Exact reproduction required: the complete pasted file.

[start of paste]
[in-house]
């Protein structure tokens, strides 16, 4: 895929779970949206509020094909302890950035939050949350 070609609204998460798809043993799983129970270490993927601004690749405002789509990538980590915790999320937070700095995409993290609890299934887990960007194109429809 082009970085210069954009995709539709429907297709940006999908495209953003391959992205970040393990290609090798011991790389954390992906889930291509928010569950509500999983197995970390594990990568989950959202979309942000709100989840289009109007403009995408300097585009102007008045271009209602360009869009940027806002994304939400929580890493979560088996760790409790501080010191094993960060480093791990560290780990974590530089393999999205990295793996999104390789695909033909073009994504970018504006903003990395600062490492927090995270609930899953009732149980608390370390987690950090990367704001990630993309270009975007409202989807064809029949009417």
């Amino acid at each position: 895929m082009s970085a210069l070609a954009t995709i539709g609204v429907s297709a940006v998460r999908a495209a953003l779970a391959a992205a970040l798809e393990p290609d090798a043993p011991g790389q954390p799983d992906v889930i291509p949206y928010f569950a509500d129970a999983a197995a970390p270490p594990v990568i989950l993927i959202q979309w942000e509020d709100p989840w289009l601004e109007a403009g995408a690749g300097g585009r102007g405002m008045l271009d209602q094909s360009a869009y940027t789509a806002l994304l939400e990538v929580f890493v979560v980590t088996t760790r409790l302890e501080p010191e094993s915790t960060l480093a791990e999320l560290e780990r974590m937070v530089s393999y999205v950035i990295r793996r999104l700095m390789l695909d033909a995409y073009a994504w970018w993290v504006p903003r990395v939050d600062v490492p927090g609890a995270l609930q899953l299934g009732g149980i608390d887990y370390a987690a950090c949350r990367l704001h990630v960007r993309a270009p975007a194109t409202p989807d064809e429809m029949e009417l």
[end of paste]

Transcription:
[in-house]
């Protein structure tokens, strides 16, 4: 895929779970949206509020094909302890950035939050949350 070609609204998460798809043993799983129970270490993927601004690749405002789509990538980590915790999320937070700095995409993290609890299934887990960007194109429809 082009970085210069954009995709539709429907297709940006999908495209953003391959992205970040393990290609090798011991790389954390992906889930291509928010569950509500999983197995970390594990990568989950959202979309942000709100989840289009109007403009995408300097585009102007008045271009209602360009869009940027806002994304939400929580890493979560088996760790409790501080010191094993960060480093791990560290780990974590530089393999999205990295793996999104390789695909033909073009994504970018504006903003990395600062490492927090995270609930899953009732149980608390370390987690950090990367704001990630993309270009975007409202989807064809029949009417």
């Amino acid at each position: 895929m082009s970085a210069l070609a954009t995709i539709g609204v429907s297709a940006v998460r999908a495209a953003l779970a391959a992205a970040l798809e393990p290609d090798a043993p011991g790389q954390p799983d992906v889930i291509p949206y928010f569950a509500d129970a999983a197995a970390p270490p594990v990568i989950l993927i959202q979309w942000e509020d709100p989840w289009l601004e109007a403009g995408a690749g300097g585009r102007g405002m008045l271009d209602q094909s360009a869009y940027t789509a806002l994304l939400e990538v929580f890493v979560v980590t088996t760790r409790l302890e501080p010191e094993s915790t960060l480093a791990e999320l560290e780990r974590m937070v530089s393999y999205v950035i990295r793996r999104l700095m390789l695909d033909a995409y073009a994504w970018w993290v504006p903003r990395v939050d600062v490492p927090g609890a995270l609930q899953l299934g009732g149980i608390d887990y370390a987690a950090c949350r990367l704001h990630v960007r993309a270009p975007a194109t409202p989807d064809e429809m029949e009417l």